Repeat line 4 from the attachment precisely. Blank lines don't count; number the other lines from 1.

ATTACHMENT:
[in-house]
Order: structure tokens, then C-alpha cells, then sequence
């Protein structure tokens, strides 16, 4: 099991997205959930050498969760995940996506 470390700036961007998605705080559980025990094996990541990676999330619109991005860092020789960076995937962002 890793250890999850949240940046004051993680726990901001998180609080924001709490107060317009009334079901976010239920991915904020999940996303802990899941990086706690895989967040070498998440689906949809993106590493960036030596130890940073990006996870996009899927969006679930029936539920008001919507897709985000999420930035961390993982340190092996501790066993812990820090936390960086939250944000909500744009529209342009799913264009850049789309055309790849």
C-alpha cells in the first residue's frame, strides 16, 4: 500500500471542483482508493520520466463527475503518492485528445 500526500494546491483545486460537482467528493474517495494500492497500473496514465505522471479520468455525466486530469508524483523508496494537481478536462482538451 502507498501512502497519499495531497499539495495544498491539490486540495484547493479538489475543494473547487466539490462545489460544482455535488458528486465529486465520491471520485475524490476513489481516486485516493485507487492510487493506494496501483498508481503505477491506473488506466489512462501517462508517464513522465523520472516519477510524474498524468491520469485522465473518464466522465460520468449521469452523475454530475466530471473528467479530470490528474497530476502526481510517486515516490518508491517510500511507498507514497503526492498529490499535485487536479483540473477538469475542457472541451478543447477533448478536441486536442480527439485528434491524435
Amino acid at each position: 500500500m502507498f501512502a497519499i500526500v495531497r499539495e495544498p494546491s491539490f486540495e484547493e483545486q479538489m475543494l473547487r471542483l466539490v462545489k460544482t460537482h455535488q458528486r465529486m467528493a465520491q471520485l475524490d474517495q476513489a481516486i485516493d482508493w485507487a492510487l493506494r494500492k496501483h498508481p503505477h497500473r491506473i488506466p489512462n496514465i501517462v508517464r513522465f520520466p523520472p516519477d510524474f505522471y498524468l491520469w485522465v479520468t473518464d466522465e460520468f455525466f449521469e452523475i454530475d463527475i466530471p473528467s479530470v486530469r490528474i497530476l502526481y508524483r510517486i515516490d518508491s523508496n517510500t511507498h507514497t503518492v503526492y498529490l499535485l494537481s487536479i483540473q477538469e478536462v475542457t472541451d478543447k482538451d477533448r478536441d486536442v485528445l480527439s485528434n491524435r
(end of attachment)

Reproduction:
C-alpha cells in the first residue's frame, strides 16, 4: 500500500471542483482508493520520466463527475503518492485528445 500526500494546491483545486460537482467528493474517495494500492497500473496514465505522471479520468455525466486530469508524483523508496494537481478536462482538451 502507498501512502497519499495531497499539495495544498491539490486540495484547493479538489475543494473547487466539490462545489460544482455535488458528486465529486465520491471520485475524490476513489481516486485516493485507487492510487493506494496501483498508481503505477491506473488506466489512462501517462508517464513522465523520472516519477510524474498524468491520469485522465473518464466522465460520468449521469452523475454530475466530471473528467479530470490528474497530476502526481510517486515516490518508491517510500511507498507514497503526492498529490499535485487536479483540473477538469475542457472541451478543447477533448478536441486536442480527439485528434491524435